PRESIDENT Duterte had sound reasons for trying to anchor his presidential campaign on three fronts: a war on drugs, the fight versus corruption and conversion into a federal system of government.
He knew where he was coming from. As a prosecutor for many years, he saw the weaknesses of the Philippine justice system. It was both a delayed and compartmentalized type of justice—one for the rich and influential and the other for the poor.
His aggressive implementation of the drug war was probably a recognition of the fact that the road to justice (here) is often crooked and loaded in favor of the privileged.
The war on corruption, meanwhile, was probably an offshoot of what he had observed in his 20 years as city executive about how the national and local budgets were prostituted to benefit a few government officials and their conniving private-sector collaborators. And he was likely aware of the World Bank report on the cost of corruption to the nation.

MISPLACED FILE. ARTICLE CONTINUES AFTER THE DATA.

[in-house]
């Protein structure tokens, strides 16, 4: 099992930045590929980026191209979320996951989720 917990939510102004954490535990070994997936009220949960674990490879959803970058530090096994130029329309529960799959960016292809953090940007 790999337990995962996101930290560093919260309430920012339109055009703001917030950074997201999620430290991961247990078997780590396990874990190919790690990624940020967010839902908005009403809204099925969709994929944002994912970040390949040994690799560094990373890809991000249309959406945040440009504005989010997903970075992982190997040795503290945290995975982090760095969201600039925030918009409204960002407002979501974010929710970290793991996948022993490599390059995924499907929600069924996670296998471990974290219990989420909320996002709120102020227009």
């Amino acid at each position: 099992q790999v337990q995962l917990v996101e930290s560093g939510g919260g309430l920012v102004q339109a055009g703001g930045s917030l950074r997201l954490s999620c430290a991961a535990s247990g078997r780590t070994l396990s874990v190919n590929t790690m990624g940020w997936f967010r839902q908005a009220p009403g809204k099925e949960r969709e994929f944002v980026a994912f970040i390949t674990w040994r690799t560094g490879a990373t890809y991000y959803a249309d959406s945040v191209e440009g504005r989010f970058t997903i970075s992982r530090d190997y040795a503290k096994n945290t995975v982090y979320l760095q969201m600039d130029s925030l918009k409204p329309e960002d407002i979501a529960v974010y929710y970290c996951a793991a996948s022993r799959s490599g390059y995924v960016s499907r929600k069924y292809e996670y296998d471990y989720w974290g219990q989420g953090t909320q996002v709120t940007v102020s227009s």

Hankering for a federal form of government, on the other hand, was probably due to Duterte’s realization of an imbalanced growth: his Mindanao region accounted for only 15 percent of national wealth, while Manila gobbled 50 percent and Calabarzon some 8.7 percent.
He pointed to a bias in the allocation of government resources as the key to the imbalanced growth, and concluded federalism would prove to be The Great Equalizer.
However, recent events will bear out that such targeted fiscal reforms of federalism can be achieved under the presidential form of government. The Supreme Court, in fact, had a very recent decision raising the IRA (internal revenue allotment) to the LGUs from 40 percent to 50 percent and dividing it equally among the regions made up of 80 provinces and 40,000 villages.
Years back, the same Supreme Court also proved it can “usurp” some of the so-called power of the purse enshrined with Congress and initiating the GAA (General Appropriations Act), or the national budget by the Executive department, by simply declaring the PDAF (Priority Development Assistance Fund)— otherwise infamously known as the “pork barrel” and the DAP (Development Acceleration Program)—as unconstitutional.